In his remarks, Zuckerberg flatly denied this allegation. “We’ve certainly stumbled along the way, but to suggest that we weren’t interested in knowing the truth or that we wanted to hide what we knew or that we tried to prevent investigations is simply untrue,” he said. (Stamos, for his part, tweeted earlier on Thursday that he was “never told by Mark, Sheryl or any other executives not to investigate.”)
The Times story also alleges that Facebook waged a smear campaign against its competitors through an opposition research firm called Definers Public Relations. The firm repeatedly worked to tie Facebook’s detractors, including groups like the Open Markets Institute and Freedom from Facebook, to billionaire George Soros. Critics say that in doing so, Facebook engaged with the same anti-Semitic tropes that have been used by white nationalists and other hate groups that regularly villainize Soros.
Zuckerberg denied having any personal knowledge of Definers’ work with Facebook, and said he and Sheryl Sandberg, Facebook’s chief operating officer, only heard about the relationship yesterday. That’s despite the fact that Definers often coordinated large-scale calls with the press on behalf of Facebook and its employees and, in at least one case, sat in on meetings between Facebook and the media.
After Zuckerberg read the story in the Times, he says Facebook promptly ended its relationship with the firm. “This type of firm might be normal in Washington, but it’s not the type of thing I want Facebook associated with, which is why we’re no longer going to be working with them.”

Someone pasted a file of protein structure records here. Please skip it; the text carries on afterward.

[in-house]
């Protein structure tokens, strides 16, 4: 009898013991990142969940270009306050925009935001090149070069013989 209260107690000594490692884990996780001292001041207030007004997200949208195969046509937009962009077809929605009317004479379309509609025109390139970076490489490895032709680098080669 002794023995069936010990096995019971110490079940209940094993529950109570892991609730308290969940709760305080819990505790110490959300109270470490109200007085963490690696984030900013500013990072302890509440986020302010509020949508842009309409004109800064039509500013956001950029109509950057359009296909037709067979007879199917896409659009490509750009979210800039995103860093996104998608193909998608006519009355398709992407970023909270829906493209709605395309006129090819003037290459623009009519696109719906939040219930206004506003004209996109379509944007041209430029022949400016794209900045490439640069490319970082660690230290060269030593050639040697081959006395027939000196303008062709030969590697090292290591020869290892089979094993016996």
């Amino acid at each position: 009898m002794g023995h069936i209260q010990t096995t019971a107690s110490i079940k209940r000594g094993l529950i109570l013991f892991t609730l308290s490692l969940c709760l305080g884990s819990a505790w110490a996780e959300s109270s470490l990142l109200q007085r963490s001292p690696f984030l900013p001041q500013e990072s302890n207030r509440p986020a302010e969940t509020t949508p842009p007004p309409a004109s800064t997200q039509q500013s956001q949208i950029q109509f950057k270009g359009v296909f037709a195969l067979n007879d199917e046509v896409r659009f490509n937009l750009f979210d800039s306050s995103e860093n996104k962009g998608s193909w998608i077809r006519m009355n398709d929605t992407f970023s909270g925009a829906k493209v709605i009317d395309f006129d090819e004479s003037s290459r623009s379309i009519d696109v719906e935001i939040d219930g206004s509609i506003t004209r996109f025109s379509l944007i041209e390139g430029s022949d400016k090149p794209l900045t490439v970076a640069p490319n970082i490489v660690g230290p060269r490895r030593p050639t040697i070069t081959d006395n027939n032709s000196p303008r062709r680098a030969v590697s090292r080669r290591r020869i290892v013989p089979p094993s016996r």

But while Zuckerberg said he had no knowledge of Definers’ work or its messaging, he defended Facebook’s criticism of activist groups like Freedom from Facebook. He said the intention was not to attack Soros, for whom Zuckerberg said he has “tremendous respect,” but show that Freedom from Facebook “was not a spontaneous grassroots effort.”
Zuckerberg declined to assign blame for the tactics allegedly employed by Definers, or to comment on broader personnel issues within Facebook itself. He said only that Sandberg, who has been overseeing Facebook’s lobbying efforts and who is portrayed unfavorably throughout the Times story, is “doing great work for the company.” “She’s been an important partner to me and continues to be and will continue to be,” Zuckerberg said. (Sandberg was not on the call.)
For the umpteenth time this year, Zuckerberg found himself working overtime to clean up Facebook’s mess, even as he wanted desperately to tout the progress the company’s been making. And it has made important progress. In Myanmar, where fake news on Facebook has animated a brutal ethnic cleansing campaign against the Rohingya people, the company has hired 100 Burmese speakers to moderate content there and is now automatically identifying 63 percent of the hate speech it takes down, up from just 13 percent at the end of last year. Facebook has expanded its safety and security team to 30,000 people globally, more than the 20,000 people the company initially set out to hire this year. It’s also changed its content takedown process, allowing people to appeal the company’s decisions about content they post or report. On Thursday, Facebook announced that within the next year, it will create an independent oversight body to handle content appeals.